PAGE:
What Is It?
Once a bustling mining town, Kennecott, Alaska, has been abandoned for more than 70 years, offering a glimpse into the boom-and-bust tales from mining history.
In 1900, prospectors Clarence Warner and Jack Smith explored the Kennicott Glacier and came across cliffs of exposed copper, which became the Bonanza mine. Samples showed it was one of the richest copper deposits ever found. Between 1911 and 1938, the mine produced nearly $200 million of copper.
Walk Through the Past
In Kennecott, the old general store and post office are home to many exhibits, but visitors can also walk through the recreation hall, railroad depot, residential cottage and more. The mines are a National Historic Landmark run by the National Park Service, so consider taking a walking tour with a ranger.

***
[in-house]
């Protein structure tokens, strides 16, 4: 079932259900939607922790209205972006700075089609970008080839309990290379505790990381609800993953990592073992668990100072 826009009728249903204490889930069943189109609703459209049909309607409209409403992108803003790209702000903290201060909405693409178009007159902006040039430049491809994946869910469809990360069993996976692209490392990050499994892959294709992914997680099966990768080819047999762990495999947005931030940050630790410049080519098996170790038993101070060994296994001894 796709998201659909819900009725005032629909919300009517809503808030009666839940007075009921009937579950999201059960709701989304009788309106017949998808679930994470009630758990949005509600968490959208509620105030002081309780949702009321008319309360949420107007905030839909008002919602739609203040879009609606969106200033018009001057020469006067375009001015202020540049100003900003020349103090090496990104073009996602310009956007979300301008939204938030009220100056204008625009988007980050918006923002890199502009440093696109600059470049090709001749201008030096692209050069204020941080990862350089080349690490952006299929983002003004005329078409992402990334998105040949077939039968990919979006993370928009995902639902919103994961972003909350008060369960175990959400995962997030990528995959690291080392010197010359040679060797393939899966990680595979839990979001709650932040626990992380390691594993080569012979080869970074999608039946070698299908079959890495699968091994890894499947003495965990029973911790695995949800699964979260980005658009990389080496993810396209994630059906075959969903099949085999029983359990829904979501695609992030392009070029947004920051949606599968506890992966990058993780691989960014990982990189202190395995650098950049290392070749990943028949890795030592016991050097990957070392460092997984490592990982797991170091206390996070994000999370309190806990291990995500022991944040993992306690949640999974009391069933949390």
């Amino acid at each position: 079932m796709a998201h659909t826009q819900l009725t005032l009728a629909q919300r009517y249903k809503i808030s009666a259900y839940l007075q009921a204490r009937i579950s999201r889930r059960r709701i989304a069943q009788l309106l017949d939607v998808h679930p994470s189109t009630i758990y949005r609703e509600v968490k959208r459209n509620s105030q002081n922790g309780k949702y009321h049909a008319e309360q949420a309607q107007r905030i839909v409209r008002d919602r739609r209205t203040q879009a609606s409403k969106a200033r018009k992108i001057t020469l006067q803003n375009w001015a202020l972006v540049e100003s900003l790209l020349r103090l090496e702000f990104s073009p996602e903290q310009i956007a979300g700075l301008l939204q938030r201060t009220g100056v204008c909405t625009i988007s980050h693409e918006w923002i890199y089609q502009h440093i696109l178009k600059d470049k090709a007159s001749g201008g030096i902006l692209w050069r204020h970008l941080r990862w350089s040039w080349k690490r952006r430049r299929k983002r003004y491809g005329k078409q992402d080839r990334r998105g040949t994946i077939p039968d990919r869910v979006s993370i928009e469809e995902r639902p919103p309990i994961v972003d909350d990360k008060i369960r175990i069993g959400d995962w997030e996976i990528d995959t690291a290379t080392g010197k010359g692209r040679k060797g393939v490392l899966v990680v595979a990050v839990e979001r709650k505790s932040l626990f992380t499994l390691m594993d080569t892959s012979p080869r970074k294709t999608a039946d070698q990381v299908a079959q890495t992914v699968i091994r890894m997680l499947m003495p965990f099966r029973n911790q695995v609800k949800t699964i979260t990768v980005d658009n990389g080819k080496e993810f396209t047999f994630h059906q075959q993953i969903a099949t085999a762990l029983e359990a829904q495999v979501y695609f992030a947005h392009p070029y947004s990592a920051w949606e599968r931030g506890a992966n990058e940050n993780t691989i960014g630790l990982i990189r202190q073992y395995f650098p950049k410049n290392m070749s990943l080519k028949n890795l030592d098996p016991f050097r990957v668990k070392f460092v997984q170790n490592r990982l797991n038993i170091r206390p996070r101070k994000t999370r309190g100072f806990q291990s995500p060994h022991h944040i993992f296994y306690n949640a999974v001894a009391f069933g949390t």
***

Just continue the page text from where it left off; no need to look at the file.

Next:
I Before E
The Kennecott Copper Corp. got its name from the famous Kennicott Glacier, itself named after the naturalist Robert Kennicott. One theory for why the company uses an “e” rather than an “i” is that a clerk made the typo early in the company’s history, and nobody ever bothered to correct the mistake.
Explore the Surroundings
If you’re looking for a hike, there are options near Kennecott, such as Root Glacier Trail and Old Mine Trail. Kennecott is within Wrangell-St. Elias, America’s largest national park at 13.2 million acres. Once you’re done at the mines, take the time to take in more of the Alaskan wilderness.
To start planning your trip and to stay up to date on local travel restrictions, visit www.nps.gov/wrst/planyourvisit/kennecott-visitor-center.htm or call